Although HPQ is currently unprofitable, having taken a recent $8.8bn charge on accounting improprieties associated with its acquisition of Autonomy, the company is generating positive free cash flow, with a FCF / assets return of 7.8%. Obviously, HPQ's cash flow therefore exceeded its net income, indicating that the company is not currently using accruals, which would be a statistical red flag. Overall, we give the company two out of a possible three points with respect to our profitability metrics.
Turning to our stability measures, our next component of financial strength, HPQ's leverage (when scaled by assets) declined, and this earns the company a point. Additionally, HPQ's current ratio increased by 1.3%, signaling increased liquidity, and ability to meet near-term creditor demands; this earns another statistical point. HPQ was also a net repurchaser of equity, when equity is scaled by assets, and wins a point here as well. HPQ achieves a perfect three out of a possible three points for its stability.
Recent operating improvements
Next we review the company's recent operating improvements across several key statistical metrics. Return on assets decreased versus a year ago, which is statistically undesirable, and we withhold a point. Return of FCF on assets, however, increased versus a year ago, and thus we award a point, as more free cash flow per unit of assets is statistically associated with undervaluation. HPQ's gross margins also increased YoY, which earns the company another financial strength point. Finally, HPQ's asset turnover ratio (revenues / assets) increased versus the prior year, indicating a more efficient use of the company's assets. Overall, the company scores three out of a possible four points in connection with its recent operating improvements.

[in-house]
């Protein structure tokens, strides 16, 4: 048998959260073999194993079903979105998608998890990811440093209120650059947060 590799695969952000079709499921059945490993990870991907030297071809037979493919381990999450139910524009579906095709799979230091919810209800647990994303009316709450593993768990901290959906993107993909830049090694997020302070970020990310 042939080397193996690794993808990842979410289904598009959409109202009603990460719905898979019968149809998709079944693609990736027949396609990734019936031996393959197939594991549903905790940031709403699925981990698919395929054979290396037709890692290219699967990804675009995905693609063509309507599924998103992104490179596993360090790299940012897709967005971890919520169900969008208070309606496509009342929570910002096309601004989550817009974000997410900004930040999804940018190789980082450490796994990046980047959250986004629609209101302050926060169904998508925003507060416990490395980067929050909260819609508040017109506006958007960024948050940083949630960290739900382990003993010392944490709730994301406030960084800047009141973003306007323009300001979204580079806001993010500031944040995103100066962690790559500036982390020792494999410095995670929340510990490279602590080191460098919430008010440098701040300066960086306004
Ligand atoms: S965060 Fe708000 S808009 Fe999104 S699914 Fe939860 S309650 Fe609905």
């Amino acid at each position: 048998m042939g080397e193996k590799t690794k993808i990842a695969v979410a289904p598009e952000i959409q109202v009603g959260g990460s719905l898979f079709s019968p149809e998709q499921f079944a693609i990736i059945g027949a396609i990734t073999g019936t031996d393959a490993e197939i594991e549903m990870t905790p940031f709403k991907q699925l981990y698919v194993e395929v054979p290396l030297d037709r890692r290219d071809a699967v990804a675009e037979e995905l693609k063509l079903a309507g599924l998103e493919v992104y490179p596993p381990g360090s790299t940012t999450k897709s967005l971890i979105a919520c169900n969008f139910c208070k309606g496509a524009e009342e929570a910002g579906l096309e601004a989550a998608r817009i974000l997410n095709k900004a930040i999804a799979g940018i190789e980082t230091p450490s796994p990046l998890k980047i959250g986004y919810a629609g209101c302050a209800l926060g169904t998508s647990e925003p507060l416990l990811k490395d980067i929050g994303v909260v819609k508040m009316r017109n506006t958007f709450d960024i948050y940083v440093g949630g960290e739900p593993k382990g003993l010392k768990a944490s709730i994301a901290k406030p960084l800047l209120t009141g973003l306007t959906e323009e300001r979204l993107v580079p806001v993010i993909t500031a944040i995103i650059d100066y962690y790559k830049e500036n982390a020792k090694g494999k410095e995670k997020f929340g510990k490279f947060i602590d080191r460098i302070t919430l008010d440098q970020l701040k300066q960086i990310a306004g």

On our various Financial Strength metrics, HPQ scores a solid 8 out of a possible 10 points overall. HPQ is generating free cash flow, and is not using accruals. The company appears stable, as it has declining leverage, increased liquidity, and is repurchasing stock. The company is also showing some recent operating improvements, including improvements in free cash flow, margins, and asset turnover. A big question mark is obviously the company's negative net income. A human analyst could attempt to assess whether carrying value exceeds fair value in other reporting units, which could lead to additional goodwill accounting charges in the future.